[ptcPhoto filename=”HobbBagEnd2.jpg” title=”Baggins” caption=”It looks like we can go in…” position=”center”]
[ptcPhoto filename=”HobbBagEnd3.jpg” title=”No Admittance” caption=”…but we aren’t on ‘party business’.” position=”center”]

[ptcPhoto filename=”HobbBench.jpg” title=”Green” caption=”More from Bag End.” position=”center”]

Our shoes are soaked through by the time we get to the Party Tree.

[ptcPhoto filename=”PartyTree2.jpg” title=”Party Tree” caption=”The tree was an essential find for the movie scouts who chose the farm.” position=”center”]

Our guide has promised us free ale once we get to the Green Dragon, so we huddle under the umbrella and hastily make our way over the stone bridge.

[ptcPhoto filename=”HobbSign.jpg” title=”Mushrooms” caption=”Pointing the way to the ale.” position=”center”]

Once inside, the Green Dragon is warm and dry. We enjoy mugs of stout and look across at the mill through the steady showers.

[ptcPhoto filename=”HobbMill.jpg” title=”Mill” caption=”The Old Mill on the water.” position=”center”]

Ten minutes later, we’re rounded up and sent back to the bus. The whole experience seems like it was too short.

We’ve had a few Middle Earth moments over the last month here in New Zealand, but the Hobbiton movie set really drives the point home. It doesn’t take a child’s imagination to see Frodo and Sam rounding a bend and picking some fresh apples for the party tonight, or to hear the cheery melodies of folk music spilling out over the velvet terrain.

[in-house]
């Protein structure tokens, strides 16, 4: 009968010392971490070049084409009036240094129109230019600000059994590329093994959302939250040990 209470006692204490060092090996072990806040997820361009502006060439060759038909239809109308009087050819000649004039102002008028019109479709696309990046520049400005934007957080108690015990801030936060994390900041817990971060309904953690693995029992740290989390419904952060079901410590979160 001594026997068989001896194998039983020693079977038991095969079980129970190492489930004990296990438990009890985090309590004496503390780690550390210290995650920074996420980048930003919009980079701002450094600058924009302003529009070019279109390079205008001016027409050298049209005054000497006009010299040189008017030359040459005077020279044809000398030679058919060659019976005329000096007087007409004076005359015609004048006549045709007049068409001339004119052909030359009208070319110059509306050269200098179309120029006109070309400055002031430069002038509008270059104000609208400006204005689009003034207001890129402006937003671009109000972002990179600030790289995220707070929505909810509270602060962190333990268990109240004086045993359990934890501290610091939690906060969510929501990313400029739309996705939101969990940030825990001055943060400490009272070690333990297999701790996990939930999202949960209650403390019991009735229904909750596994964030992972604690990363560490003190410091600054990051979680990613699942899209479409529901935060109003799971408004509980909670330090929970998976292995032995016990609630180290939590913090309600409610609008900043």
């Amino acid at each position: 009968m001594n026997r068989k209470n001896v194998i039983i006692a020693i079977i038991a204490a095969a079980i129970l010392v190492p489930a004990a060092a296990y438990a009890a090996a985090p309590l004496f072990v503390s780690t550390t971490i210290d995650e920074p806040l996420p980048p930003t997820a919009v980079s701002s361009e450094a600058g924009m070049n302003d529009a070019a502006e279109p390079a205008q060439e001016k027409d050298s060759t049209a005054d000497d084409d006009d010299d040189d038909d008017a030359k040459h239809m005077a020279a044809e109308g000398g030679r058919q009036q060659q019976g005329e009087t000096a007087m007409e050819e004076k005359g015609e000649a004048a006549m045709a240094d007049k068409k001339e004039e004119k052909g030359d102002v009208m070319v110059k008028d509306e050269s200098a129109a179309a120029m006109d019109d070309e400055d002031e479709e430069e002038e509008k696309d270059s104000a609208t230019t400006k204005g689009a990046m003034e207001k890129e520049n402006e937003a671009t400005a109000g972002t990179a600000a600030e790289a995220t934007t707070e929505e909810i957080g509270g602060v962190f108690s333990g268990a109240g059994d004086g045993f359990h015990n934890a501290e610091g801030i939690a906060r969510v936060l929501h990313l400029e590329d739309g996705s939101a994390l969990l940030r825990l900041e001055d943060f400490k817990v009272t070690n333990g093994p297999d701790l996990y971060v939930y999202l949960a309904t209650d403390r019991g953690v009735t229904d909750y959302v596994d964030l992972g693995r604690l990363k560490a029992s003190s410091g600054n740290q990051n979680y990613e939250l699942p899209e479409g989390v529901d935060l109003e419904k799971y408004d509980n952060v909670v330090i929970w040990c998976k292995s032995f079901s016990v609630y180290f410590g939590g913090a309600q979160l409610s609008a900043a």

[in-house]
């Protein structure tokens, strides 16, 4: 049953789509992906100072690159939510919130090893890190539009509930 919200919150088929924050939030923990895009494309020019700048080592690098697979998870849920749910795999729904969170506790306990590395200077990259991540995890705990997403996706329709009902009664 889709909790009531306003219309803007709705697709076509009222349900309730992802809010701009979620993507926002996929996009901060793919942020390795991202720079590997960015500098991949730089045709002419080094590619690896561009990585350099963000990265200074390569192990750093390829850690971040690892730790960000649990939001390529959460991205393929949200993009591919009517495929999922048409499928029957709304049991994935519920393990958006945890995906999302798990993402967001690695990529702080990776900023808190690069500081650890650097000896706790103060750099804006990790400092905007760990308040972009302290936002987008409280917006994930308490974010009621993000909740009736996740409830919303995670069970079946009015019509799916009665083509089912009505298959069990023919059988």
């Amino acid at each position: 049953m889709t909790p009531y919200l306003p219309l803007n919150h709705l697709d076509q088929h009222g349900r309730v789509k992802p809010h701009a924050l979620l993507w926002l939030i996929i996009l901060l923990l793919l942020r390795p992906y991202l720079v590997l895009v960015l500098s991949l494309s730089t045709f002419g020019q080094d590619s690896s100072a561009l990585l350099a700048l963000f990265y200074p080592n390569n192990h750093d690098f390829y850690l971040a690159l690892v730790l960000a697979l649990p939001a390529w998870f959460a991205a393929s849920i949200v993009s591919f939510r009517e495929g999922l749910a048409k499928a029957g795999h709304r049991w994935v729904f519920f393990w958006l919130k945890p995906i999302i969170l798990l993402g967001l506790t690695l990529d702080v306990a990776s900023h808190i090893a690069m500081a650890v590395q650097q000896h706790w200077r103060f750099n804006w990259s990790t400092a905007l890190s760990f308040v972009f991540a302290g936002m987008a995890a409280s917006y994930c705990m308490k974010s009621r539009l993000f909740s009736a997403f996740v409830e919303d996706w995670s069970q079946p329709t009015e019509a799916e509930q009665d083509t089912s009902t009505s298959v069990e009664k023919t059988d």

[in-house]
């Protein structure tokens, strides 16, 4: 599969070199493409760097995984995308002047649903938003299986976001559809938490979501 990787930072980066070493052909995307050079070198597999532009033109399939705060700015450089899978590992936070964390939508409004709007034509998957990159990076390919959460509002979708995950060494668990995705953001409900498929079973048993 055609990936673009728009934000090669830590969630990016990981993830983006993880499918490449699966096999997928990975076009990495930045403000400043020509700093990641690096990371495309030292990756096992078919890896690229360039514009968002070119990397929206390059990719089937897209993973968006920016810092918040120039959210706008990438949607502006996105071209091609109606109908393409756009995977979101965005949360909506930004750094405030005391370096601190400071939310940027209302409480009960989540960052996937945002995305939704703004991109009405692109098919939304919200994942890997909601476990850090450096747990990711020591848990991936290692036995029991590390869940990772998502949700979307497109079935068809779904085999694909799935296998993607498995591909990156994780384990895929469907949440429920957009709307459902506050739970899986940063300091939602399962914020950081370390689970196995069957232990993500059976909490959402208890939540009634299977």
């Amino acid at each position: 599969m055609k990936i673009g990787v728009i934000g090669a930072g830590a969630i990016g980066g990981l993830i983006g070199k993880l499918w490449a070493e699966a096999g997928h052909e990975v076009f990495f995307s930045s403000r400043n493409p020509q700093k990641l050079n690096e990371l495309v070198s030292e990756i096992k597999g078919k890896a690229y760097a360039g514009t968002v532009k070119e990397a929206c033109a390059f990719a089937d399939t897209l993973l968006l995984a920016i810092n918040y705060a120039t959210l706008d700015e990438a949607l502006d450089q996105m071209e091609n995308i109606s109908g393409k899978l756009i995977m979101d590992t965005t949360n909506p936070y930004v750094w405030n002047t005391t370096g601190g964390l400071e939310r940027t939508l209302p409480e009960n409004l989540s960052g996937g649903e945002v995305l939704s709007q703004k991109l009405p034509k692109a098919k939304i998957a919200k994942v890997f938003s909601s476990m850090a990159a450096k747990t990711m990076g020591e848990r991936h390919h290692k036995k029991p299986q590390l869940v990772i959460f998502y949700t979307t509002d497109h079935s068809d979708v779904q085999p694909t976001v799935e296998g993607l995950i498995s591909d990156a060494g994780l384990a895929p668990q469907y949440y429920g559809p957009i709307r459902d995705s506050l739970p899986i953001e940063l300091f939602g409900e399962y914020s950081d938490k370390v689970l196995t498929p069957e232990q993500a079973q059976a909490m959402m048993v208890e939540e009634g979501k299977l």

[ptcPhoto filename=”Shire1.jpg” title=”Hobbiton” caption=”A final look at Hobbiton.” position=”center”]

And if you’re near the lake, just close your eyes for a moment and concentrate. Do you smell it? The gunpowder from Gandalf’s fireworks is still heavy in the air. It’s time for an adventure.

Snapshot Sunday: A Saunter around Marina Bay

[ptcPhoto filename=”SingaporeSS.jpg” title=”Marina Bay” caption=”The Marina Bay Sands Hotel and Art Science Museum – Singapore” position=”center”]

Built in 2010, the Marina Bay Sands Hotel has quickly become a symbol of Singapore. Its three 55-story towers have over 2,500 luxurious rooms, and the whole structure is crowned by a giant boat with an infinity pool looking out over the city. (Alas, the pool is only available to guests!)

Click here to view a larger, detailed image.